Washington Park-area shelters.
If the loan is approved, the City Gospel Mission would
move to the West End, a new women’s shelter would be build in Mount
Auburn and the Drop Inn Center would move to a yet-undetermined
Cincinnati had pledged $10 million toward relocating the
shelters. The loan would be paid back at $532,000 a year for the next 20
Councilman Chris Smitherman was the sole dissenting voice.
He said he supports the homeless, but he is wary of the risks of the
loan and the city’s ability to pay it back.
Councilman Chris Seelbach, who said he moved to
Over-the-Rhine shortly after the 2001 riots, voted to approve applying
for the loan, but also voiced some concern.
“The reason I moved is because I loved it; I fell in love
with the diversity of the neighborhood,” he said, noting
income diversity as well as racial and ethnic.
“I would hope that we could find a location for the Drop
that is in Over-the-Rhine and there isn’t a continued effort to push low
income people out of Over-the-Rhine.”
Josh Spring, executive director of the Greater Cincinnati
Homeless Coalition, said the shelters the city has now are perfectly
adequate and the money could be spent better developing affordable
housing and creating jobs to help eliminate homelessness.
“Historically a majority of shelters started between 1982
and 1990 because in that era we cut dollars to housing and employment,”
“Shelters were never created to end homelessness. Shelters
were created for people to have a safe place once everything else had
failed them. We shouldn’t let everything else fail them.”
by Andy Brownfield
Posted In: 2012 Election
, Barack Obama
, LGBT Issues
, President Obama
, Mitt Romney
at 02:52 PM | Permalink
On National Coming Out Day, Obama campaign releases new ad featuring LGBT activist
On National Coming Out Day, Cincinnati’s only openly gay
city councilman told CityBeat that equality for America’s Lesbian Gay
Bisexual and Transgendered people would take a hit under a President
“On day one (of his presidency) he (Romney) could hurt gay
families by reinstating Don’t Ask, Don’t Tell and hurt security for our
country,” Seelbach said. “We need as many people serving as possible.”
Councilman Chris Seelbach spoke to CityBeat as he waited to vote early outside of the Hamilton County Board of Elections.
Proponents of the measure that prevented openly gay
service members from serving in the military have said repealing Don’t
Ask, Don’t Tell would damage the country’s combat-readiness.
A study published by the Williams Institute at University of California Los Angeles Law School in September found that there has been no overall negative impact on military readiness, unit cohesion, recruitment, retention or morale.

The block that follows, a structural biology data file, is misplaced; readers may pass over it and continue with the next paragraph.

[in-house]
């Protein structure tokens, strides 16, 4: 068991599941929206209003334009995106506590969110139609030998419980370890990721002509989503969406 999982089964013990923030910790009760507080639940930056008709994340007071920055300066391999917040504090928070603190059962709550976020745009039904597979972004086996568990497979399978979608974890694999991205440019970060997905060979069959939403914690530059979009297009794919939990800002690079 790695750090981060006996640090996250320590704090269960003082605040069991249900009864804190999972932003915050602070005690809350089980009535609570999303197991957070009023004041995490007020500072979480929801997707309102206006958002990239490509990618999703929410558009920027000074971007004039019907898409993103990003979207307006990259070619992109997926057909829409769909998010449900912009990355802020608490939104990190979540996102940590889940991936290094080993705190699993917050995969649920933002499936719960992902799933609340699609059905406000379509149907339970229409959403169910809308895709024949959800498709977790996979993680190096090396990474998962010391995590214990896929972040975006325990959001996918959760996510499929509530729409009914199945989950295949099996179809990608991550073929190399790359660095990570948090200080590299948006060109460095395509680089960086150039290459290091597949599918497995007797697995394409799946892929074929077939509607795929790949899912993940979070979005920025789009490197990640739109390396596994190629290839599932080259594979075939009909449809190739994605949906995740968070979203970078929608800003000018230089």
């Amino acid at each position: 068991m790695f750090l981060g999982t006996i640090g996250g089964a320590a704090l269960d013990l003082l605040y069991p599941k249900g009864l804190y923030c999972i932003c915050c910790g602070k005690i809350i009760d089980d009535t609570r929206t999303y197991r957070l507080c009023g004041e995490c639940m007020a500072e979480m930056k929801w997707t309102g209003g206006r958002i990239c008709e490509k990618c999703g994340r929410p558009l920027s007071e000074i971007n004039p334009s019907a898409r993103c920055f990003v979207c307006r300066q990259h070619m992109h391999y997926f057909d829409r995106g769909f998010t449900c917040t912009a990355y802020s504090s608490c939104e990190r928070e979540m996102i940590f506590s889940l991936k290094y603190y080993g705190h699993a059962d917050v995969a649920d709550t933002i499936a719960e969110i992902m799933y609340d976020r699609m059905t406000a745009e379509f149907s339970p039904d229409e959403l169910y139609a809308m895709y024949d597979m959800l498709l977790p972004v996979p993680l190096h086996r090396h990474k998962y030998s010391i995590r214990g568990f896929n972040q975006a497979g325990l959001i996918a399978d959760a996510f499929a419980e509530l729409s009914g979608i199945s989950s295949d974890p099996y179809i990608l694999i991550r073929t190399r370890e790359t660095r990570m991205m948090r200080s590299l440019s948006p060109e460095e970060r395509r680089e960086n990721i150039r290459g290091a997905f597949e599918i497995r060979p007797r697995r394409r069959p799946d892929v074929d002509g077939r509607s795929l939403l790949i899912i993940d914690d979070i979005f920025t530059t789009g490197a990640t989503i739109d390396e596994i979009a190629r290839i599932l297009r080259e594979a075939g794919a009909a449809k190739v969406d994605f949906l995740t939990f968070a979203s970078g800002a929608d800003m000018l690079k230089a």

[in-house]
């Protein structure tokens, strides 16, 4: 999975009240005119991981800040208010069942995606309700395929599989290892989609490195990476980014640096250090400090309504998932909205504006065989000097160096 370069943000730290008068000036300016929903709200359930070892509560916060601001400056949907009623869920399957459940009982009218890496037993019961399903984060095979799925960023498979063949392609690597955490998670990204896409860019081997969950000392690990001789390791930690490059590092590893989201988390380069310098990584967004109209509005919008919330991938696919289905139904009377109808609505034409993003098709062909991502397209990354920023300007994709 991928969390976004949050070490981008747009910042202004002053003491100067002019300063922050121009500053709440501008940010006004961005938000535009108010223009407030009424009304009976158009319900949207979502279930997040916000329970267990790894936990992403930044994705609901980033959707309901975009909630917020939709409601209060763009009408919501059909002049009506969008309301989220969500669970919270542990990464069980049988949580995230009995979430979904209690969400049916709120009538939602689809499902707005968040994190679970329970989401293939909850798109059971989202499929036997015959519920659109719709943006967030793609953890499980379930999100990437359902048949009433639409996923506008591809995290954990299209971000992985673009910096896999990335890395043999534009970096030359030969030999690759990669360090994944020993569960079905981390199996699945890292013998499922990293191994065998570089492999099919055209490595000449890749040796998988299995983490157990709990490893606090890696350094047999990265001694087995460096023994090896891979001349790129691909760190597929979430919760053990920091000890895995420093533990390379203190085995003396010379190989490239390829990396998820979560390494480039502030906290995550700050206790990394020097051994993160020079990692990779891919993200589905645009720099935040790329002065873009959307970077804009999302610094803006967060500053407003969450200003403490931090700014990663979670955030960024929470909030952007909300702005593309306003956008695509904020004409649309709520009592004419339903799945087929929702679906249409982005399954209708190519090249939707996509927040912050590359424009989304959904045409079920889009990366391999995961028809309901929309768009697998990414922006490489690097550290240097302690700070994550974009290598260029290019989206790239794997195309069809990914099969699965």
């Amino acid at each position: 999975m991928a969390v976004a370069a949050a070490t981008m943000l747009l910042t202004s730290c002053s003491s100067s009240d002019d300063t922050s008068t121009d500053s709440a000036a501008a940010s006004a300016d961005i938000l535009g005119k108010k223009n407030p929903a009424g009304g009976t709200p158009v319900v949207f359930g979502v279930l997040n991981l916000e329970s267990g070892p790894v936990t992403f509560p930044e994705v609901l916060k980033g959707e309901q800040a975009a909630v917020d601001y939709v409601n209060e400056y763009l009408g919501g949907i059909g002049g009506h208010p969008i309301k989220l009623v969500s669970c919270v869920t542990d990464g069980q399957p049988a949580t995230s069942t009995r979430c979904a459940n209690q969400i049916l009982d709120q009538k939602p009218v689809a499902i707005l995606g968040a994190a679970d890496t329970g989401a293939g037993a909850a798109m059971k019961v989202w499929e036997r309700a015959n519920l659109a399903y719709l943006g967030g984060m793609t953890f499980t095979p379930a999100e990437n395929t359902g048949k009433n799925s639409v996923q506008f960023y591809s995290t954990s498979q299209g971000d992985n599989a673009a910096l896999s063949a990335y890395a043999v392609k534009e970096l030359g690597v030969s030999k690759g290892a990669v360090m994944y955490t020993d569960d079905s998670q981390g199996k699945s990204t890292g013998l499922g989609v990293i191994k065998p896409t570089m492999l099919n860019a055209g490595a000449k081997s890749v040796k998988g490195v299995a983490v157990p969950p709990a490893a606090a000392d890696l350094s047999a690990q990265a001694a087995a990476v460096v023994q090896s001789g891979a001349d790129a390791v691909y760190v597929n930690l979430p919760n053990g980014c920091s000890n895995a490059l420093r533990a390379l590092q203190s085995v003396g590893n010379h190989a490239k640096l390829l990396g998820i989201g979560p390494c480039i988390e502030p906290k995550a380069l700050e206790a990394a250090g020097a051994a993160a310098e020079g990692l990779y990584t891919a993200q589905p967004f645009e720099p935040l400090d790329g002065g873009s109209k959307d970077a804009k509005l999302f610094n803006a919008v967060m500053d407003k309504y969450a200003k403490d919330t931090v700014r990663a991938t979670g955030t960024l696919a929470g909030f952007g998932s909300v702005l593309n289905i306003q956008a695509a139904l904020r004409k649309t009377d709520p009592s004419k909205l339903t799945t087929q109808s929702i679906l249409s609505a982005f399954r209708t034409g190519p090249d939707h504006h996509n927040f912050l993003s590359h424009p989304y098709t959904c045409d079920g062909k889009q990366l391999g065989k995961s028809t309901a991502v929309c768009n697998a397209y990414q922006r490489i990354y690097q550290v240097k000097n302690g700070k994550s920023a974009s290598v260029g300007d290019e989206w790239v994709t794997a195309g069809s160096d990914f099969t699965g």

Seelbach said there would be a stark contrast for LGBT
people under President Barack Obama and his GOP rival. He pointed to the
Obama administration’s refusal to defend the Defense of Marriage Act in
court; his vocal approval of same-sex marriage; anti-discrimination
measures signed by the president that, among other things, give same-sex
partners the right to visit their loved ones in the hospital and make
He said the next president would also likely have the
opportunity to appoint new justices to the U.S. Supreme Court. The court
will likely decide the fate of California’s Proposition 8, which
outlawed gay marriage."If you care about equality, you've got to vote," Seelbach said. "The easiest way to vote is to vote early."
The Obama campaign in Ohio plans to release a new online ad touting the president’s accomplishments for LGBT people.
The ad, made available to CityBeat, features Zach Wahls, a
gay-rights activist born to a lesbian couple via artificial
insemination. Wahls is known for his testimony before the Iowa House
Judiciary Committee against a constitutional amendment that would ban
gay marriage in that state.
In the ad, Wahls touts the president’s accomplishments and exhorts Ohioans to reelect Obama.
“We want to make sure that we’re all doing everything we
can this fall to get out, register voters, canvass, knock on doors, get
our family members and friends out to the polls so that we can re-elect
the best president this country has ever seen on LGBT rights,” Wahls
0 Comments · Wednesday, September 12, 2012
Democrats have had a strange election
cycle regarding same-sex rights. The party went from shying away from
the same-sex marriage issue in 2010 to President Barack Obama embracing
same-sex marriage rights in June and the official Democratic platform
embracing same-sex rights last week.
by Andy Brownfield
Group threatens referendum of Blue Ash Airport resale